Deploy to Linux (CentOS7) failing


I am trying to set up an SSH based deploy to a CentOS7 environment. I’ve added that environment successfully to Octopus, and health checks return positive. I am getting an error when deploying:

System.IO.IOException: Cannot create /home/opsengineering/.octopus/Applications/OctopusServer/Dev.Corporate/jaina/2.0.8/PaxHeader because a file with the same name already exists.

I’ve tried wiping the directory entirely on the target machine, this error still happens. Seems to be an issue with unpacking? Thanks for any help you can throw my way!

This is a node.js application, and I am using gulp-octo/octopackjs to pack and push the tar file from our Jenkins build server.

gulp.task('deploy', ['less', 'build'], function () {
  return gulp.src(['**/*', '!gulpfile.js'])
      .pipe(octo.push({apiKey: 'API-SUPERCOOLAPIKEY', host: ''}));

I’ve also tried specifying on octo.pack(“tar”). In either case, when I download the package from Octopus (that Jenkins pushed), it has tens of PaxHeader in it. I assume that’s the issue.

I tried zipping it, but the build server ran out of memory. :frowning:

p.s. I attached task log from Octopus.

After checking out the .tar.gz and .tar files, the issue seems to have been made clear: the tarball has hundreds of PaxHeaders. When calamari tries to unpack, I get errors about overwriting preexisting files. I’ve attached a screenshot of the tar file.


Thanks for getting in touch! I would start with making sure you have only one PaxHeaders file in the archive. Do you know why you have hundersds of them there? Is it gulp or they are created even eariler by your build process?



Hi Pawel, thanks for the quick reply!

After some more investigation, I’ve traced the issue down to these lines in tar-stream/pack.js, a downstream dependency of octopackjs:

Pack.prototype._encode = function (header) {
  var buf = headers.encode(header)
  if (buf) this.push(buf)
  //else this._encodePax(header) <--- this creates a new PaxHeader file

By commenting that line out in my local source file, the .tar file tars up as one would expect, and Octopus is able to push that to my environment target and extract successfully.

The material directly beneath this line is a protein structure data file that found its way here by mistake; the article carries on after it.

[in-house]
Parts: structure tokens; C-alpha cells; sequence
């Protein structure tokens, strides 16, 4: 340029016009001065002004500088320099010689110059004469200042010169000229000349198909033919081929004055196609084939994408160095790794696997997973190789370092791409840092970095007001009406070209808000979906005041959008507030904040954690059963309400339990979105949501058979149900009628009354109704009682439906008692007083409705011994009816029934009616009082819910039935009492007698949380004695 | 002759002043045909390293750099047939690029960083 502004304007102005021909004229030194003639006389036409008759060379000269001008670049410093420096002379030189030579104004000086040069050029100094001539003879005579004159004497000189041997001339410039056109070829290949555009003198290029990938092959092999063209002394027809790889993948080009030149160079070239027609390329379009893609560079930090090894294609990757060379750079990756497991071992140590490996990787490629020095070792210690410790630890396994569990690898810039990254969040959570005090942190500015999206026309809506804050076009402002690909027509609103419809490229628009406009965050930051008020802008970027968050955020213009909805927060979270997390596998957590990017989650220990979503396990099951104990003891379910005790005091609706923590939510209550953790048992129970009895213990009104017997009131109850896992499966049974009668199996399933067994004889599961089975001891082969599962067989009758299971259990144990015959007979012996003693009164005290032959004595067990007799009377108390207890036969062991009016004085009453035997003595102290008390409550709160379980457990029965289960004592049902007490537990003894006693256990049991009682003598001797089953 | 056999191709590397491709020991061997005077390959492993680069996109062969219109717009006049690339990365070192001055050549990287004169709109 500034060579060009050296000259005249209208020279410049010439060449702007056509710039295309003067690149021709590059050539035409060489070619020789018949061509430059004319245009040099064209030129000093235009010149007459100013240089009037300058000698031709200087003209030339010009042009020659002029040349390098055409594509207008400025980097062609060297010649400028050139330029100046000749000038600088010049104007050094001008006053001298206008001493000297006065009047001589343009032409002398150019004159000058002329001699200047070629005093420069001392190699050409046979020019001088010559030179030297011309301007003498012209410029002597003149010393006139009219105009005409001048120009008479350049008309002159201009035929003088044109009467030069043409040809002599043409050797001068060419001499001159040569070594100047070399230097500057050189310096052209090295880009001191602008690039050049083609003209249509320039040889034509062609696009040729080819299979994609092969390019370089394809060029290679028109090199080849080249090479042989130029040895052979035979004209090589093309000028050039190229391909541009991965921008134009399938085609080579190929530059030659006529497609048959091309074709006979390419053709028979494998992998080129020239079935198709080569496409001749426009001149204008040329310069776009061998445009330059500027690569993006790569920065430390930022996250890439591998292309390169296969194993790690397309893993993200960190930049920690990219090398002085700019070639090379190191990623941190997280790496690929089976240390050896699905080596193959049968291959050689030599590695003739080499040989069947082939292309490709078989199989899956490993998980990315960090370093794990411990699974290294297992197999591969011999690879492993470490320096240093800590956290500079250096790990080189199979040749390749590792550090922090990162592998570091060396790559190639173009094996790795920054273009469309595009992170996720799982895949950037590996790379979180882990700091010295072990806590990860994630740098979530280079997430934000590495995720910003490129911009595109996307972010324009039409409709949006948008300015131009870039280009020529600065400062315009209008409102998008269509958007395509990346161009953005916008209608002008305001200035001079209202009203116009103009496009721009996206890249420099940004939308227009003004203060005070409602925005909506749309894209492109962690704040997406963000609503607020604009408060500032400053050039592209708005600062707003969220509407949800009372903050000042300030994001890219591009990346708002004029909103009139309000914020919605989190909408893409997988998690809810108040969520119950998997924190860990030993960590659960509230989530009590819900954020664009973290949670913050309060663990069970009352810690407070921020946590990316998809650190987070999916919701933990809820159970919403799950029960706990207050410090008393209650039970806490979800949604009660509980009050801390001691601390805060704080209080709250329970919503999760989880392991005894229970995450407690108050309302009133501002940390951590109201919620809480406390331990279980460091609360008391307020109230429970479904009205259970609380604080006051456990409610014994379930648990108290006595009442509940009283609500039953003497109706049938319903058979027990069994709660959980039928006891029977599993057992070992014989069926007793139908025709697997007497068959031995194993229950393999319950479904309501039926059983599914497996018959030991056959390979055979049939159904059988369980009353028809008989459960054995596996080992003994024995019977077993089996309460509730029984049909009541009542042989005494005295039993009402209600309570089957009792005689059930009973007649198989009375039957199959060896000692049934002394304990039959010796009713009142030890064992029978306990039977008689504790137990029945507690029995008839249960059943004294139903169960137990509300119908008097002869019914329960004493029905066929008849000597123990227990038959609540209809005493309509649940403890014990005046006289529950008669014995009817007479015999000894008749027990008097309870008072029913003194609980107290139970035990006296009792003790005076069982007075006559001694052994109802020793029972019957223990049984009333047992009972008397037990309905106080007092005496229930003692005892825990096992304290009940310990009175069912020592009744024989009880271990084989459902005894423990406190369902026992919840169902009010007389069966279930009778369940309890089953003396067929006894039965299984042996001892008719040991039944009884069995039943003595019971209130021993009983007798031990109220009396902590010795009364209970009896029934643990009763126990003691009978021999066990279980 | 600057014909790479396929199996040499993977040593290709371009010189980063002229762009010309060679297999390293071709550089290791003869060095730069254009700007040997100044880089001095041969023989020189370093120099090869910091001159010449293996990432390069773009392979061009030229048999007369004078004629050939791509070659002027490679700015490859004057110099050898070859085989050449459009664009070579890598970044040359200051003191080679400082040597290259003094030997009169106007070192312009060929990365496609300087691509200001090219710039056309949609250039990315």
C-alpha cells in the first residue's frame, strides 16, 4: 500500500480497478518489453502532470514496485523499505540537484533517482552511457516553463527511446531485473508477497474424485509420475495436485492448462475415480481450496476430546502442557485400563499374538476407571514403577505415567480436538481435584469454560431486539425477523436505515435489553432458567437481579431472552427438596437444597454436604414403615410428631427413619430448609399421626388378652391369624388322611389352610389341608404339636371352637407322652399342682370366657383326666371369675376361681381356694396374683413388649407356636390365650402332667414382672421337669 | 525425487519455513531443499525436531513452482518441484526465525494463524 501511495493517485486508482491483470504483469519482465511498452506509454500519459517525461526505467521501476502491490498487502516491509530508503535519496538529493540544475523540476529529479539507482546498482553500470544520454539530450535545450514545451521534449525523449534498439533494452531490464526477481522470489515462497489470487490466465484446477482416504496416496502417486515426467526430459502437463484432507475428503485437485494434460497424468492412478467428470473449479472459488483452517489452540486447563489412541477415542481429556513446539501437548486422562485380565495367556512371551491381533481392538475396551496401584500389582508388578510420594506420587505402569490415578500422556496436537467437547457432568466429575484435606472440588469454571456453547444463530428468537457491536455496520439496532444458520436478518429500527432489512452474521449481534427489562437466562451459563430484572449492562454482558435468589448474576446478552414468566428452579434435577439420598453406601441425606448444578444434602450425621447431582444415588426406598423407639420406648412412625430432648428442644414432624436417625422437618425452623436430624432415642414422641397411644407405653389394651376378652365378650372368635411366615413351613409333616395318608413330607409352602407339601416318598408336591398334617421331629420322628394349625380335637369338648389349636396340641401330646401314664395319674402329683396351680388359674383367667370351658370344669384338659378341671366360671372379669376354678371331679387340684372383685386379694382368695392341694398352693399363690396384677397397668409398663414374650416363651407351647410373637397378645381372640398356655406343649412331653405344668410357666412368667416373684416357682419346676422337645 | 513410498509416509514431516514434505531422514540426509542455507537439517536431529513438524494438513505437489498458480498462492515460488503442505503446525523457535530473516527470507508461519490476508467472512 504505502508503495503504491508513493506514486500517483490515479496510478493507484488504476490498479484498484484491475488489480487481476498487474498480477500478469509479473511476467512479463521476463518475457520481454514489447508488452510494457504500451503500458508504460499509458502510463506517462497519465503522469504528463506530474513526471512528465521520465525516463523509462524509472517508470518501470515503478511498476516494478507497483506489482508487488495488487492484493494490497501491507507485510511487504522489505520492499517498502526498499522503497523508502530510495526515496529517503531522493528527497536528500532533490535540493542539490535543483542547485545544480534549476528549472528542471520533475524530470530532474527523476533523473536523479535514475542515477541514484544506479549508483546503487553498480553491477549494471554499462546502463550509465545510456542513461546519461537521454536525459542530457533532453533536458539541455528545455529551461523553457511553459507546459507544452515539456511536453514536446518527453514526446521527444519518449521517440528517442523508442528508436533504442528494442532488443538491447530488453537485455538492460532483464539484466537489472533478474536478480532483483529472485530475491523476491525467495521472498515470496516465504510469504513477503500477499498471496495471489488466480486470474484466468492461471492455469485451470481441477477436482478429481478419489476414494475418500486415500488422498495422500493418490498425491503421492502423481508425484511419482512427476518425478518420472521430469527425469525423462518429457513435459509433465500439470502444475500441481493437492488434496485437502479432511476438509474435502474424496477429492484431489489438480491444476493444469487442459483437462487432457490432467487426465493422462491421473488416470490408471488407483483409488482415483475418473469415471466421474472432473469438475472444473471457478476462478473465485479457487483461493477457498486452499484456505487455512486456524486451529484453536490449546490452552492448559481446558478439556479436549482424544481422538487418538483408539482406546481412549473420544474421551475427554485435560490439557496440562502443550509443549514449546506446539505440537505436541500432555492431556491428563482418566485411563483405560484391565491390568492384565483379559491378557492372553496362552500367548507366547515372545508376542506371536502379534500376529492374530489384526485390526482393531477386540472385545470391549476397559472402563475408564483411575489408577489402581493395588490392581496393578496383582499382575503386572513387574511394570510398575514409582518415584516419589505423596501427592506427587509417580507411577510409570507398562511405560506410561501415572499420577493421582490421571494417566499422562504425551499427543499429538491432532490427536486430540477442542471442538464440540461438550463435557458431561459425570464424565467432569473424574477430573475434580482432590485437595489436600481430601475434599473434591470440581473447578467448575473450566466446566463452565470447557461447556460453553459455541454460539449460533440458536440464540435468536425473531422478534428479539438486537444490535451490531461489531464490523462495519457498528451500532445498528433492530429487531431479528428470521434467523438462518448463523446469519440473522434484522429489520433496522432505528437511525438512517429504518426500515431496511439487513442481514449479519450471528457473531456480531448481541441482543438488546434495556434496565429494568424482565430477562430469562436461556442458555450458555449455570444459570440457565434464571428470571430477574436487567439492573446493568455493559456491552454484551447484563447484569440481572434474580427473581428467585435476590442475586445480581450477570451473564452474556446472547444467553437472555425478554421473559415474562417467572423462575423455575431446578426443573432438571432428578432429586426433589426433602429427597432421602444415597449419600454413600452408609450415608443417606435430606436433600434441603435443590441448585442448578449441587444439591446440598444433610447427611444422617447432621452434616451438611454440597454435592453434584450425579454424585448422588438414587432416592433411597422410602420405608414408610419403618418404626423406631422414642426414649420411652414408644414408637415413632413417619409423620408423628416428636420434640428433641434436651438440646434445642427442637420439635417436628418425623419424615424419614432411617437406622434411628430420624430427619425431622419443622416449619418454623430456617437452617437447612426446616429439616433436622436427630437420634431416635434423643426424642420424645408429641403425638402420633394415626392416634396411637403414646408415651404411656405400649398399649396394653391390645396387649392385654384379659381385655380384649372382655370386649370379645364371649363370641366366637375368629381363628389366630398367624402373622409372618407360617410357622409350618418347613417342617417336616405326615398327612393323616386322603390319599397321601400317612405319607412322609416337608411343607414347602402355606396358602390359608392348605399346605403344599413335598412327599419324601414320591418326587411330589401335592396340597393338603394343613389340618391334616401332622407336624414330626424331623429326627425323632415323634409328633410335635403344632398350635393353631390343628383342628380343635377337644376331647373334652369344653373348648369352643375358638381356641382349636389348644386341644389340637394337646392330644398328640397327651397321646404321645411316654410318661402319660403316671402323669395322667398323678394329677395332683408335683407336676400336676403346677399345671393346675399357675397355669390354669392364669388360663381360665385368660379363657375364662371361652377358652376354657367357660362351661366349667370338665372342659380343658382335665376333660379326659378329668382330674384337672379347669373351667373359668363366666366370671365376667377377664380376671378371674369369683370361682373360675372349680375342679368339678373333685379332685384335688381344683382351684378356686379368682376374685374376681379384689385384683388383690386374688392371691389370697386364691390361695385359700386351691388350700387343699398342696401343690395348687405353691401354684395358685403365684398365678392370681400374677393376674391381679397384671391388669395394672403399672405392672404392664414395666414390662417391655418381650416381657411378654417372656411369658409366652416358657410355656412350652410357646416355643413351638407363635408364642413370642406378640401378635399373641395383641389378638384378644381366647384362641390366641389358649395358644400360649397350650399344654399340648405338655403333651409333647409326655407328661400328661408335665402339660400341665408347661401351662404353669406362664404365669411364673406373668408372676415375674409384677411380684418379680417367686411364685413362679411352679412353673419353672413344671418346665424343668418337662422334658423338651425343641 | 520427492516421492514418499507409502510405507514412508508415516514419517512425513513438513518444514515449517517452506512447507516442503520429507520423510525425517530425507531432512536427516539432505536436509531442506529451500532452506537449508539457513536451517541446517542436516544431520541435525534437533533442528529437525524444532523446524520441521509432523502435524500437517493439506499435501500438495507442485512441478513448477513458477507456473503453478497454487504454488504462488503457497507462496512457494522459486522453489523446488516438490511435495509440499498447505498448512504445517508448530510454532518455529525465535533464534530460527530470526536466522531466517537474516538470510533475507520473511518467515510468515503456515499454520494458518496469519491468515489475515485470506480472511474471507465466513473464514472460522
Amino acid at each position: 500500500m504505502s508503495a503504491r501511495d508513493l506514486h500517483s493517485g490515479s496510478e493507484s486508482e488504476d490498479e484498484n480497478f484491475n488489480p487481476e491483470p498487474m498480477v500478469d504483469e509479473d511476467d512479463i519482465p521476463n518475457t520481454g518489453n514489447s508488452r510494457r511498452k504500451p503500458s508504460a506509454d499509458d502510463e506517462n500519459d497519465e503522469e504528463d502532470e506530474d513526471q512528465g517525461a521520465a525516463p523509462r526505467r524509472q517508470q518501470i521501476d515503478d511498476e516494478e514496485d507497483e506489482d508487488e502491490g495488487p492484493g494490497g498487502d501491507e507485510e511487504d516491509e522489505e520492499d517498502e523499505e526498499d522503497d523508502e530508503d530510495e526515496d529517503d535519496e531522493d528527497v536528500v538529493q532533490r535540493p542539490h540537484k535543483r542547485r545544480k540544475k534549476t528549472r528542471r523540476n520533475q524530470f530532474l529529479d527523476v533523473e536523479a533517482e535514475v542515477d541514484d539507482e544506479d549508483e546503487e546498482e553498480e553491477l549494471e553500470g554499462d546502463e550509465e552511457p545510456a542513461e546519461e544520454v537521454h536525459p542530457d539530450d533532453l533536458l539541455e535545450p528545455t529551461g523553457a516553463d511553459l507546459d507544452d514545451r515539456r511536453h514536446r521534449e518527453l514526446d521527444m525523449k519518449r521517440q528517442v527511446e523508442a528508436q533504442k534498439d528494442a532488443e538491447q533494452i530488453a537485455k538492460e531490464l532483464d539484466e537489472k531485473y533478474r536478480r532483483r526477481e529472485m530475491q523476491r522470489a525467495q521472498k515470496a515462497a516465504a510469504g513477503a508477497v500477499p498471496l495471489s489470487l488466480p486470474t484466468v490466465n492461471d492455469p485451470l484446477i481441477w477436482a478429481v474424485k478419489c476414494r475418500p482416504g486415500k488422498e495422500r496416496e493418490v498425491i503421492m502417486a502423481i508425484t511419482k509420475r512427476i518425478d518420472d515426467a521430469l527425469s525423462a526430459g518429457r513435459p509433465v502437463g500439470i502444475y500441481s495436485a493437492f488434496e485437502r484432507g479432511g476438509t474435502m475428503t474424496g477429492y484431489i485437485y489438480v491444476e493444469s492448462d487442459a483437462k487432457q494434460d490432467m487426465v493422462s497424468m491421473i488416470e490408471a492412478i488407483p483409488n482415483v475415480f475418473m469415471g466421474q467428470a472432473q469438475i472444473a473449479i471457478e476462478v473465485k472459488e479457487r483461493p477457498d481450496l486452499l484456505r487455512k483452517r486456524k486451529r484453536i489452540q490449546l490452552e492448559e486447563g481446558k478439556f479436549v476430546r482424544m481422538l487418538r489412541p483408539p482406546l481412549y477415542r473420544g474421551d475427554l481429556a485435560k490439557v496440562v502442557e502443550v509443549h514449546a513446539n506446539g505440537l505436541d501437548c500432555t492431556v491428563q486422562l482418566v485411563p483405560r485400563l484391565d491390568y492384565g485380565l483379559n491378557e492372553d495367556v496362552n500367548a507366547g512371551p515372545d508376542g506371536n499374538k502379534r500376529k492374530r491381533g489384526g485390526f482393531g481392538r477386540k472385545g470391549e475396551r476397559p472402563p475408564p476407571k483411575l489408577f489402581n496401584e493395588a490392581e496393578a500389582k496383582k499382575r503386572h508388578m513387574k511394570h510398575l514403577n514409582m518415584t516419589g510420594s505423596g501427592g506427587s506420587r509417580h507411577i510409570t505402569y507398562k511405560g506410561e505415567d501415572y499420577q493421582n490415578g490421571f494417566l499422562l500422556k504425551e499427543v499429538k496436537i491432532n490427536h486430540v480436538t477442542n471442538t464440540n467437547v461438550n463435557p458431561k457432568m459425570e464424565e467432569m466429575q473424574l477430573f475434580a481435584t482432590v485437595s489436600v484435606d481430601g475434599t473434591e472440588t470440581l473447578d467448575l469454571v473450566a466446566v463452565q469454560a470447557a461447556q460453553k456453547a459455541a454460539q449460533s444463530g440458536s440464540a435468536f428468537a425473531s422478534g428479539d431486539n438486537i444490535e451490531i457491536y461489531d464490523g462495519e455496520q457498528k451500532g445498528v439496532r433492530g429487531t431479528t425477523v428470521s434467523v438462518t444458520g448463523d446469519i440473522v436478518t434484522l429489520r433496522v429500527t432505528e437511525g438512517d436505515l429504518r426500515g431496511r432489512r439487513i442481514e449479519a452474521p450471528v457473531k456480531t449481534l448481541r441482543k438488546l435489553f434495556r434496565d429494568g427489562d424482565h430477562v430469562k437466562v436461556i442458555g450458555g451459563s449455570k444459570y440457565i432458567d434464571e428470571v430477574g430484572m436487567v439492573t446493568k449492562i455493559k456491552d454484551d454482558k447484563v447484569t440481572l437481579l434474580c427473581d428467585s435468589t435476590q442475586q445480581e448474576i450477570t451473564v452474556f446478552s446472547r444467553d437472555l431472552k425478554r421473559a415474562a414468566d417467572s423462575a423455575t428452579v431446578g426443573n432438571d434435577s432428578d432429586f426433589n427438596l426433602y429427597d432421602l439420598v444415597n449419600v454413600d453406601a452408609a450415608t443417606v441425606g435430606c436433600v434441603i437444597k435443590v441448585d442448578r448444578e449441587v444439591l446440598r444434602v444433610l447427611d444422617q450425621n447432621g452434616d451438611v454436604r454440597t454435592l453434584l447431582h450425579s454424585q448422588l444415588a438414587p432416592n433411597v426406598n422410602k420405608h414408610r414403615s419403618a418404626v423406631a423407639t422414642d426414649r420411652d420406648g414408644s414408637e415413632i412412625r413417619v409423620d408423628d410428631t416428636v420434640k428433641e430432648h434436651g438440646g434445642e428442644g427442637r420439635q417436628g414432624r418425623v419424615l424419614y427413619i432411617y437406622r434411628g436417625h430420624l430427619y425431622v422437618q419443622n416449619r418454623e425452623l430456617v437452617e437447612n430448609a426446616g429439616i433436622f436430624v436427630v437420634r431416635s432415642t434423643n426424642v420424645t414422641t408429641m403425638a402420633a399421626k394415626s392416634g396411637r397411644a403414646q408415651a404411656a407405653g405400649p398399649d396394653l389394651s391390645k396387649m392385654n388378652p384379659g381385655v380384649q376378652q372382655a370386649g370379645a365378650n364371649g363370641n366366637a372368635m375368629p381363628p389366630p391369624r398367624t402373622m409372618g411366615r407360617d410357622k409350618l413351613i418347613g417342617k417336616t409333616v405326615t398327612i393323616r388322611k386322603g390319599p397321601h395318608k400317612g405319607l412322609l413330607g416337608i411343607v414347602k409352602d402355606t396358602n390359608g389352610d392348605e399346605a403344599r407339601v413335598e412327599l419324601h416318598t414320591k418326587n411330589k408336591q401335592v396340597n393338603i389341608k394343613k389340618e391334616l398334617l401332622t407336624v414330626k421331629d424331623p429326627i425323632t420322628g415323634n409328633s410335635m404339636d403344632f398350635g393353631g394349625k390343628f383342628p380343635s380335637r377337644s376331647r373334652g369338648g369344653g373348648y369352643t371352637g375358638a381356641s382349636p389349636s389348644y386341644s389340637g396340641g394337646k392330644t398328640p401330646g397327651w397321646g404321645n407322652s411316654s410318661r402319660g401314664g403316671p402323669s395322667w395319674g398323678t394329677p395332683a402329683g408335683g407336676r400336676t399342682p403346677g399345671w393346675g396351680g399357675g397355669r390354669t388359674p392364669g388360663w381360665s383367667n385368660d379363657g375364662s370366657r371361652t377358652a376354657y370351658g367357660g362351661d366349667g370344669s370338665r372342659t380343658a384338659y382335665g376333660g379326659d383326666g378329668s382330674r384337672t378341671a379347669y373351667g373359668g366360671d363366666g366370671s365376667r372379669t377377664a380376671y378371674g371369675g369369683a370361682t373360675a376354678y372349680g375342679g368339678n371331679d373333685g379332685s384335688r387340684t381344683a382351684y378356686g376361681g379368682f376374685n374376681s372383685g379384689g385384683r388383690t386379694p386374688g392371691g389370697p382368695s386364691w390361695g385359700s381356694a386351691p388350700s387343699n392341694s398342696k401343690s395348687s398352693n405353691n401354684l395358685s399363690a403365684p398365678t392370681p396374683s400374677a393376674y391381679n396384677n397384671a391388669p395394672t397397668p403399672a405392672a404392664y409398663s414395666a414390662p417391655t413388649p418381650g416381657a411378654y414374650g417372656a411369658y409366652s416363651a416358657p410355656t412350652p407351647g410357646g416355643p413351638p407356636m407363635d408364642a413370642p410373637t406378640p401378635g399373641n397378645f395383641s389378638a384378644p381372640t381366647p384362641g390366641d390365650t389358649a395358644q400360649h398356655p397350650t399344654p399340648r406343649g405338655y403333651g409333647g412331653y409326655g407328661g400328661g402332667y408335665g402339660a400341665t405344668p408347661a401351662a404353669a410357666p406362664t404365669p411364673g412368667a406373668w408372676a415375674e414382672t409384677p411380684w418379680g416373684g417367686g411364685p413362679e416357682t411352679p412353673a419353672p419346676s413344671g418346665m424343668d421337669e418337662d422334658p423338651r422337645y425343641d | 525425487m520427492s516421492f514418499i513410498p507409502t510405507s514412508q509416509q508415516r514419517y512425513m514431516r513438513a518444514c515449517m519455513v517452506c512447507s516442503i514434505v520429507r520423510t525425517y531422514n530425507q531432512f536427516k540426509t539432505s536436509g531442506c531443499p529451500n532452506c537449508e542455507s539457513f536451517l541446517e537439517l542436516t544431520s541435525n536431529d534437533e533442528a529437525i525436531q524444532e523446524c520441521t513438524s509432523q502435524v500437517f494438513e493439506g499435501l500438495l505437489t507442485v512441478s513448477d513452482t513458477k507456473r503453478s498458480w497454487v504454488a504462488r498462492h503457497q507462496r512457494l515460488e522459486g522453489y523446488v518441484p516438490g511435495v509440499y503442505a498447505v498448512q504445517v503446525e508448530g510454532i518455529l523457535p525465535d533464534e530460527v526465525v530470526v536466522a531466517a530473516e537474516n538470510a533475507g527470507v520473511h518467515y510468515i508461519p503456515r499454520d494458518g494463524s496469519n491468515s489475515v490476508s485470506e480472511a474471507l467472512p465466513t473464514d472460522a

I understands this is super hacky, so I’d love to find the root cause.


Thank you for your reply. It’s great that you managed to isolate the problem. I will try to reproduce it myself but it would help me a lot if you could attach a sample project with a gulp file
that reproduces the problem.




Unfortunately I wasn’t able to reproduce this problem so it would be great to have a sample project that shows the problem. Also, please include your package.json file.



Hi again,

I have set up two projects, and both of them generate the hundreds of PaxHeaders when they are packaged up. One of them I am unable to share, the other is the exercise/example found here, on the Octopus docs site.

I’ve attached the gulpfile and package.json. Thanks for looking into this, I appreciate the support! Let me know if there’s anything else I can do.


gulpfile.js (1 KB)

package.json (725 Bytes)


Thank your for the files. I ran npm install and then gulp deploy and ended up with this package ( when I used npm 2 and this package ( when I used npm 3. I had no problem unpacking any of them which means I still can’t reproduce your problem. It looks like that when you package your application a comparssion method is used that we don’t support. I’m not sure what causes tar-stream to pick a different path. I would need a bit more data from you to further investigate this problem.

Can you please:

  • attach a sample package that has multiple PaxHeadres
  • tell me your npm version
  • tell me your node version
  • tell me your OS type and version



Hi Pawel,

The issue was solved by updating npm on my build server to the latest stable (v3.9.6). For some reason node LTS ships with npm, so that’s what was installed. My guess is that npm had a dependency on tar-stream, so an outdated one that came with npm was being used for our octo-push and that was causing havoc.

Thanks for your help, and apologies for somewhat misdiagnosing the situation - your support helped me figure it out!



Thank you for reply and no problem. I’m glad you solved your problem.

If you have any other issues don’t hesitate to reach out.